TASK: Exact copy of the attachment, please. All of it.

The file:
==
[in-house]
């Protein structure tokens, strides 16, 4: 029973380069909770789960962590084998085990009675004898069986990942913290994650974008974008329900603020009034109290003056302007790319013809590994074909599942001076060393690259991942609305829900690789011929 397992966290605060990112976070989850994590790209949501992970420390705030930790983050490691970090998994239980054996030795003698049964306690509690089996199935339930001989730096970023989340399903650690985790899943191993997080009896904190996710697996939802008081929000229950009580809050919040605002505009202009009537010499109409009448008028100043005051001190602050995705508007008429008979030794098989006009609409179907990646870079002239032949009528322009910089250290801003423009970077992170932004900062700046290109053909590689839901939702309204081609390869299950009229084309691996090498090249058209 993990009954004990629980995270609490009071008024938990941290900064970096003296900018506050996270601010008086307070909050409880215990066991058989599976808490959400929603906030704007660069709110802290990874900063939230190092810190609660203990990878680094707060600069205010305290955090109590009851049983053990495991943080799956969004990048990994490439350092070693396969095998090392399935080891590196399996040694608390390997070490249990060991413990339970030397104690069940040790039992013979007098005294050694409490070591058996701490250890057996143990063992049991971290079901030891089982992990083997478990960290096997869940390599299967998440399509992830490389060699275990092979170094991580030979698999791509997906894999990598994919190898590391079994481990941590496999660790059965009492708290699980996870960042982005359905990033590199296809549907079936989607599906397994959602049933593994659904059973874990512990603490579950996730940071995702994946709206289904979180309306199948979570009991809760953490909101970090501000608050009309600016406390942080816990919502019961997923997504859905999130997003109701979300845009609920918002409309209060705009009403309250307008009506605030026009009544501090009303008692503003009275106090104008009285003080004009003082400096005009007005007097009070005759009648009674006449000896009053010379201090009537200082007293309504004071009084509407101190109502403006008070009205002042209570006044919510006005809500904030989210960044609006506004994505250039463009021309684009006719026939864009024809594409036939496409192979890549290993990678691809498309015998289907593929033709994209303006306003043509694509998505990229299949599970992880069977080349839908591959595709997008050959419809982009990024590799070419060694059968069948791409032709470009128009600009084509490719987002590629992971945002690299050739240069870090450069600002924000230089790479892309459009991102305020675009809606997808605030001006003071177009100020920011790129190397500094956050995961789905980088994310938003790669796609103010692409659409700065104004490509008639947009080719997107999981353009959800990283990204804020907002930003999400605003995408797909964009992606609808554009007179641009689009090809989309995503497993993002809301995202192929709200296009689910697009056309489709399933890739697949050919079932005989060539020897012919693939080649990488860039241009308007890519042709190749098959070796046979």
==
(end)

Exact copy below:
[in-house]
């Protein structure tokens, strides 16, 4: 029973380069909770789960962590084998085990009675004898069986990942913290994650974008974008329900603020009034109290003056302007790319013809590994074909599942001076060393690259991942609305829900690789011929 397992966290605060990112976070989850994590790209949501992970420390705030930790983050490691970090998994239980054996030795003698049964306690509690089996199935339930001989730096970023989340399903650690985790899943191993997080009896904190996710697996939802008081929000229950009580809050919040605002505009202009009537010499109409009448008028100043005051001190602050995705508007008429008979030794098989006009609409179907990646870079002239032949009528322009910089250290801003423009970077992170932004900062700046290109053909590689839901939702309204081609390869299950009229084309691996090498090249058209 993990009954004990629980995270609490009071008024938990941290900064970096003296900018506050996270601010008086307070909050409880215990066991058989599976808490959400929603906030704007660069709110802290990874900063939230190092810190609660203990990878680094707060600069205010305290955090109590009851049983053990495991943080799956969004990048990994490439350092070693396969095998090392399935080891590196399996040694608390390997070490249990060991413990339970030397104690069940040790039992013979007098005294050694409490070591058996701490250890057996143990063992049991971290079901030891089982992990083997478990960290096997869940390599299967998440399509992830490389060699275990092979170094991580030979698999791509997906894999990598994919190898590391079994481990941590496999660790059965009492708290699980996870960042982005359905990033590199296809549907079936989607599906397994959602049933593994659904059973874990512990603490579950996730940071995702994946709206289904979180309306199948979570009991809760953490909101970090501000608050009309600016406390942080816990919502019961997923997504859905999130997003109701979300845009609920918002409309209060705009009403309250307008009506605030026009009544501090009303008692503003009275106090104008009285003080004009003082400096005009007005007097009070005759009648009674006449000896009053010379201090009537200082007293309504004071009084509407101190109502403006008070009205002042209570006044919510006005809500904030989210960044609006506004994505250039463009021309684009006719026939864009024809594409036939496409192979890549290993990678691809498309015998289907593929033709994209303006306003043509694509998505990229299949599970992880069977080349839908591959595709997008050959419809982009990024590799070419060694059968069948791409032709470009128009600009084509490719987002590629992971945002690299050739240069870090450069600002924000230089790479892309459009991102305020675009809606997808605030001006003071177009100020920011790129190397500094956050995961789905980088994310938003790669796609103010692409659409700065104004490509008639947009080719997107999981353009959800990283990204804020907002930003999400605003995408797909964009992606609808554009007179641009689009090809989309995503497993993002809301995202192929709200296009689910697009056309489709399933890739697949050919079932005989060539020897012919693939080649990488860039241009308007890519042709190749098959070796046979």